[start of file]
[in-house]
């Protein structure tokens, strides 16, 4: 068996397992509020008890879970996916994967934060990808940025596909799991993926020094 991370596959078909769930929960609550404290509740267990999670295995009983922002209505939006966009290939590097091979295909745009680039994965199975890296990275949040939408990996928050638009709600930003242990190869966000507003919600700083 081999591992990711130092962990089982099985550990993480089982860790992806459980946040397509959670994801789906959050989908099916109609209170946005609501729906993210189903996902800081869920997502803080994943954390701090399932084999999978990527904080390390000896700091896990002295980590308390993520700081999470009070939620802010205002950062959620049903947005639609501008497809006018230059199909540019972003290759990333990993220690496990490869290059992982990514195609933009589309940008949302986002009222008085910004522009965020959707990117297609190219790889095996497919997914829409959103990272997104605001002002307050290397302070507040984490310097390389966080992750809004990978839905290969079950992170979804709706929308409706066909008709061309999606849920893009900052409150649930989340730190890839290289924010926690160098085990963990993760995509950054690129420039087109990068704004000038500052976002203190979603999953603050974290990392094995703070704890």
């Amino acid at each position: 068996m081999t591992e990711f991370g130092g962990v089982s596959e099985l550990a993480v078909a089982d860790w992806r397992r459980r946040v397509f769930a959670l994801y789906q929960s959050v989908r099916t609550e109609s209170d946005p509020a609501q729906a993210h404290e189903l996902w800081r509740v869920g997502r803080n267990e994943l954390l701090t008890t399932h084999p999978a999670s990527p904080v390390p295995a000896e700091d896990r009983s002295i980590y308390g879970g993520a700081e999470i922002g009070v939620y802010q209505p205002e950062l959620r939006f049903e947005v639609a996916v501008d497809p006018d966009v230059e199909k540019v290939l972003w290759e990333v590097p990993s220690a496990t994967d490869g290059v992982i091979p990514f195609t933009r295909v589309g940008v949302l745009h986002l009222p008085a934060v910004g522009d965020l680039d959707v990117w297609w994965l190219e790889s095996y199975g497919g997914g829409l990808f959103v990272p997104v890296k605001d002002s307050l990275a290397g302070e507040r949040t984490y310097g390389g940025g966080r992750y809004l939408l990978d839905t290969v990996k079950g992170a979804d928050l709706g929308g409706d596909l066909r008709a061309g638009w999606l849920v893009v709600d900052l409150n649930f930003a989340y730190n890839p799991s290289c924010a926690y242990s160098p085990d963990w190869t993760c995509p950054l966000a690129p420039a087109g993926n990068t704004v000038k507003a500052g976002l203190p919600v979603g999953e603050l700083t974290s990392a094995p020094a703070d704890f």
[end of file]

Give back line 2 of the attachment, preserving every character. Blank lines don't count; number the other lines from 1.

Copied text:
């Protein structure tokens, strides 16, 4: 068996397992509020008890879970996916994967934060990808940025596909799991993926020094 991370596959078909769930929960609550404290509740267990999670295995009983922002209505939006966009290939590097091979295909745009680039994965199975890296990275949040939408990996928050638009709600930003242990190869966000507003919600700083 081999591992990711130092962990089982099985550990993480089982860790992806459980946040397509959670994801789906959050989908099916109609209170946005609501729906993210189903996902800081869920997502803080994943954390701090399932084999999978990527904080390390000896700091896990002295980590308390993520700081999470009070939620802010205002950062959620049903947005639609501008497809006018230059199909540019972003290759990333990993220690496990490869290059992982990514195609933009589309940008949302986002009222008085910004522009965020959707990117297609190219790889095996497919997914829409959103990272997104605001002002307050290397302070507040984490310097390389966080992750809004990978839905290969079950992170979804709706929308409706066909008709061309999606849920893009900052409150649930989340730190890839290289924010926690160098085990963990993760995509950054690129420039087109990068704004000038500052976002203190979603999953603050974290990392094995703070704890």